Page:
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A FIFTH GARLAND OF ENGLISH LIGHT MUSIC COMPOSERS

Several of the composers to be discussed here are little known nowadays though they were quite popular fifty or sixty years ago. One exception is Arthur Hutchings who died as recently as 1989, aged 83 and was probably only marginally a light music composer, being more of an academic, with books published on Schubert, Edmund Rubbra, Delius, Mozart, the Baroque Concerto and 19th Century Church Music, although many of these were aimed as much at the general reader as at the musical scholar. Hutchings was Professor at Durham University 1947-68 and at Exeter from 1968 to 1970. Not many people realise he was also a significant composer. Some of his work was for the church, settings of the Mass and the Anglican services, anthems, like Give Me The Wings of Faith, hymn tunes, St Oswald's Music (i.e. for parish communion; unison choir and congregation) and a set of Seasonal Preludes for the organ. But he wrote also for orchestra - a set of Variations and an attractively light Suite for strings - for secular choir (the cantata Heart's Desire) and for the stage. His opera after Dryden's Marriage à la Mode was helped by his great knowledge of 18th Century music; in lighter vein still was the operetta The Plumber's Arms.

Michael Mullinar and Raymond Loughborough were primarily song composers of the "superior ballad" type and while their dates are not readily to hand, both their "floreat" periods were from around 1925 to around 1955. Mullinar's dates were in fact 1895-1973. Mullinar's songs included, unfortunately, for him, several titles set by more popular figures: I Will go with My Father a-Ploughing (1951), The Smuggler's Song and To Daffodils. Others were The Daisies (1950), Cotswold Love, An Epitaph (1956), The Seas are Quiet (1947), The Vagrant, Wine and Water and the early Cider (1924). Also popular in style were the Four Old French Airs and the nursery rhymes entitled Pippen Hill. He produced a few folk-song arrangements for chorus, plus the carol In the Bleak Midwinter - again the settings by Holst and Darke are so much more popular and there is scarcely room for another. His interest in music for children was underlined by his short cantata The Princess and the Swineherd (1930) and a five movement suite for piano, Grimm Fairy Tales, plus an independent piece, Jorinda and Jorindel, on another Grimms story, dating from 1959.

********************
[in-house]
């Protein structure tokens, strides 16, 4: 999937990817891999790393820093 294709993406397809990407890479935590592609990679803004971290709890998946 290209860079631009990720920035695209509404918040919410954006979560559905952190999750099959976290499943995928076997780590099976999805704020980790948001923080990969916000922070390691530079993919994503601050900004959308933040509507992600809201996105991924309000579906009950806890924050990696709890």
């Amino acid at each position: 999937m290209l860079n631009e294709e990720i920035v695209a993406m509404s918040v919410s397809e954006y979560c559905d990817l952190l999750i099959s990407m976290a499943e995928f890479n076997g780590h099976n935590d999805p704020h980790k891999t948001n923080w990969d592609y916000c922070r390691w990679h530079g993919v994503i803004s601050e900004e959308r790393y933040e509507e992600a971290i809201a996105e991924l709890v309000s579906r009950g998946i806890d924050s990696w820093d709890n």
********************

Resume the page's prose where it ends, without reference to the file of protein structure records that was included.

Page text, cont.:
Loughborough's songs, of which I have discovered a note of more than 40, covered a fair range. Their publication dates span the period 1922 (Captain Danny) to 1952 (Snowfall). Most popular were At Sundown, The Homing Ship and The Lover and The Song. A Song in the Night had a violin obbligato; it was aired by the great baritone singer Topliss Green in Doncaster in 1934. Many titles have a feel of the sea: The Tune the Bos'un Played, My Haven, Mortenhoe, The Little Ships, inspired, as were so many British composers at the time, by the Dunkirk evacuation, and the four song sequence Old Ships. Like so many others at that period he turned to making arrangements of 18th Century English songs. A few choral songs like The Farmer's Lad (AATB) appeared and the BBC Catalogue includes some orchestral works by him, though all of it, like the Jevington Suite, Passing Shadows, Sea Dreams and Summer Noon (for violin, saxophone, cornet and orchestra) is actually orchestrated by other hands: Sidney Baynes, Arthur Wood and H.M. Higgs, perhaps from piano originals in each case. Loughborough also dabbled in the light genre piece for chamber ensemble, Mirage and Song of Sunset, both for piano trio, appearing in 1927 and 1938 respectively.

Another who produced music of that type and at exactly the same period was F. Percival Driver, whose Three Little Trios of 1927 were entitled The Song of the Clock, Harvesting Time and Slumber Song. The latter has been revived in Doncaster during the past few years. Other Driver instrumental music included the Dainty Dance for violin and piano and, for piano solo, All-in-a-Ring (four movements: 1936), Four Sketches (1926) and, revealing Driver's considerable gift for pastiche, An Old Style Measure, the Three Dance Measures of 1926 (Gavotte, Saraband and Passepied) and a Little Suite (Prelude, Saraband and Gigue). A more ambitious piece for keyboard was the Variations on an Original Theme for two pianos. But few play his music now.